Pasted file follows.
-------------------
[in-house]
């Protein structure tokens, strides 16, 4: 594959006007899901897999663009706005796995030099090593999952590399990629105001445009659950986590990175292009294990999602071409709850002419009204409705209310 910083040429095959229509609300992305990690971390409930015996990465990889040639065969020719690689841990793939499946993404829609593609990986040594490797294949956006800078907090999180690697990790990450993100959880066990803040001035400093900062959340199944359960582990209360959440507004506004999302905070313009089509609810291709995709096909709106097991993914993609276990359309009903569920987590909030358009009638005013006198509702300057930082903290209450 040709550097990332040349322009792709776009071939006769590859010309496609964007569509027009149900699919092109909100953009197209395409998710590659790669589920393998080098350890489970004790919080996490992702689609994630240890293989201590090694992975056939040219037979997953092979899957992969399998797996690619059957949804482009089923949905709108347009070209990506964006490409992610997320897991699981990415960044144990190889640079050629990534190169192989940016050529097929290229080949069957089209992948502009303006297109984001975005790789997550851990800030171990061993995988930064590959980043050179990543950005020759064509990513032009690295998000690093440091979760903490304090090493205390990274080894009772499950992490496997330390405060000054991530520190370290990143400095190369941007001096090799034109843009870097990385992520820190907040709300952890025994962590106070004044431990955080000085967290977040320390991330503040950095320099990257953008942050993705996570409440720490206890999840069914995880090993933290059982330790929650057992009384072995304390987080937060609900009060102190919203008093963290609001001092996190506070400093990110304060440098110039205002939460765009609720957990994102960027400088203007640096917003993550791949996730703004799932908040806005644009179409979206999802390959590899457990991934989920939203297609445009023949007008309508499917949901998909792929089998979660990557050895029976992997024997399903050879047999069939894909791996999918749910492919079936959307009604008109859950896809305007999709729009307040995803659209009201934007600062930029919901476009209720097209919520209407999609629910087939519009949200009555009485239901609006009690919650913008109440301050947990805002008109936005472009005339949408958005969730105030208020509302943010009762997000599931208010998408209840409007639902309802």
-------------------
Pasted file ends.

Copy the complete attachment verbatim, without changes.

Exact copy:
[in-house]
């Protein structure tokens, strides 16, 4: 594959006007899901897999663009706005796995030099090593999952590399990629105001445009659950986590990175292009294990999602071409709850002419009204409705209310 910083040429095959229509609300992305990690971390409930015996990465990889040639065969020719690689841990793939499946993404829609593609990986040594490797294949956006800078907090999180690697990790990450993100959880066990803040001035400093900062959340199944359960582990209360959440507004506004999302905070313009089509609810291709995709096909709106097991993914993609276990359309009903569920987590909030358009009638005013006198509702300057930082903290209450 040709550097990332040349322009792709776009071939006769590859010309496609964007569509027009149900699919092109909100953009197209395409998710590659790669589920393998080098350890489970004790919080996490992702689609994630240890293989201590090694992975056939040219037979997953092979899957992969399998797996690619059957949804482009089923949905709108347009070209990506964006490409992610997320897991699981990415960044144990190889640079050629990534190169192989940016050529097929290229080949069957089209992948502009303006297109984001975005790789997550851990800030171990061993995988930064590959980043050179990543950005020759064509990513032009690295998000690093440091979760903490304090090493205390990274080894009772499950992490496997330390405060000054991530520190370290990143400095190369941007001096090799034109843009870097990385992520820190907040709300952890025994962590106070004044431990955080000085967290977040320390991330503040950095320099990257953008942050993705996570409440720490206890999840069914995880090993933290059982330790929650057992009384072995304390987080937060609900009060102190919203008093963290609001001092996190506070400093990110304060440098110039205002939460765009609720957990994102960027400088203007640096917003993550791949996730703004799932908040806005644009179409979206999802390959590899457990991934989920939203297609445009023949007008309508499917949901998909792929089998979660990557050895029976992997024997399903050879047999069939894909791996999918749910492919079936959307009604008109859950896809305007999709729009307040995803659209009201934007600062930029919901476009209720097209919520209407999609629910087939519009949200009555009485239901609006009690919650913008109440301050947990805002008109936005472009005339949408958005969730105030208020509302943010009762997000599931208010998408209840409007639902309802």